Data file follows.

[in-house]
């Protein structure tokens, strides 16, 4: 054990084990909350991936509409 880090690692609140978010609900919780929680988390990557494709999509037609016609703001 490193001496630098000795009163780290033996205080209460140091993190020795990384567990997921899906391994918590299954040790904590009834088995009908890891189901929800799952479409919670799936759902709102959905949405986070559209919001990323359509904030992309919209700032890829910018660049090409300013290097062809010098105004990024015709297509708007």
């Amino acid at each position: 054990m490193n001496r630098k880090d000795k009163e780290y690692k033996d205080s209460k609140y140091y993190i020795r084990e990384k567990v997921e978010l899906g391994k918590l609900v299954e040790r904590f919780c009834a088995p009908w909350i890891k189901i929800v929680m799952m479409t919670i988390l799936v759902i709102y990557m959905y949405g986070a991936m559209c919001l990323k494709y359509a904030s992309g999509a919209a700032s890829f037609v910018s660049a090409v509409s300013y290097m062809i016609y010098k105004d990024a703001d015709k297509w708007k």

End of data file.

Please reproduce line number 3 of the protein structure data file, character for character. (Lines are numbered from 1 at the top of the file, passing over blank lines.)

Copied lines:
């Amino acid at each position: 054990m490193n001496r630098k880090d000795k009163e780290y690692k033996d205080s209460k609140y140091y993190i020795r084990e990384k567990v997921e978010l899906g391994k918590l609900v299954e040790r904590f919780c009834a088995p009908w909350i890891k189901i929800v929680m799952m479409t919670i988390l799936v759902i709102y990557m959905y949405g986070a991936m559209c919001l990323k494709y359509a904030s992309g999509a919209a700032s890829f037609v910018s660049a090409v509409s300013y290097m062809i016609y010098k105004d990024a703001d015709k297509w708007k």